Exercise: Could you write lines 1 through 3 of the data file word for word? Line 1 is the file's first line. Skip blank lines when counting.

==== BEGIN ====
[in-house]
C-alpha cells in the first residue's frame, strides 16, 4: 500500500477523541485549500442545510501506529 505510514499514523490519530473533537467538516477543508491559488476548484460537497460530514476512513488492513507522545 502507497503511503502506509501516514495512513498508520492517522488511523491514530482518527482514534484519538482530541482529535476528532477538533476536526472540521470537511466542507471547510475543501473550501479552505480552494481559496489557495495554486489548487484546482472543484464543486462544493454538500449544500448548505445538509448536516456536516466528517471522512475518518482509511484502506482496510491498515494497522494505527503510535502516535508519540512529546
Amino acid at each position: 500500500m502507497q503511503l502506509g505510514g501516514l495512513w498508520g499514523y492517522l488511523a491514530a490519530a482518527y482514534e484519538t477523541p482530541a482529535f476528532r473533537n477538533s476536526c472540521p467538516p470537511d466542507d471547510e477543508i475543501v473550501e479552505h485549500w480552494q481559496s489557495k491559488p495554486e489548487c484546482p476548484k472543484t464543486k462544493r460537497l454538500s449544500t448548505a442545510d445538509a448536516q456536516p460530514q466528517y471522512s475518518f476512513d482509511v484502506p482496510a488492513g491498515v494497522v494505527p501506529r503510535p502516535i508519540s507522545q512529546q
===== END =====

[in-house]
C-alpha cells in the first residue's frame, strides 16, 4: 500500500477523541485549500442545510501506529 505510514499514523490519530473533537467538516477543508491559488476548484460537497460530514476512513488492513507522545 502507497503511503502506509501516514495512513498508520492517522488511523491514530482518527482514534484519538482530541482529535476528532477538533476536526472540521470537511466542507471547510475543501473550501479552505480552494481559496489557495495554486489548487484546482472543484464543486462544493454538500449544500448548505445538509448536516456536516466528517471522512475518518482509511484502506482496510491498515494497522494505527503510535502516535508519540512529546
Amino acid at each position: 500500500m502507497q503511503l502506509g505510514g501516514l495512513w498508520g499514523y492517522l488511523a491514530a490519530a482518527y482514534e484519538t477523541p482530541a482529535f476528532r473533537n477538533s476536526c472540521p467538516p470537511d466542507d471547510e477543508i475543501v473550501e479552505h485549500w480552494q481559496s489557495k491559488p495554486e489548487c484546482p476548484k472543484t464543486k462544493r460537497l454538500s449544500t448548505a442545510d445538509a448536516q456536516p460530514q466528517y471522512s475518518f476512513d482509511v484502506p482496510a488492513g491498515v494497522v494505527p501506529r503510535p502516535i508519540s507522545q512529546q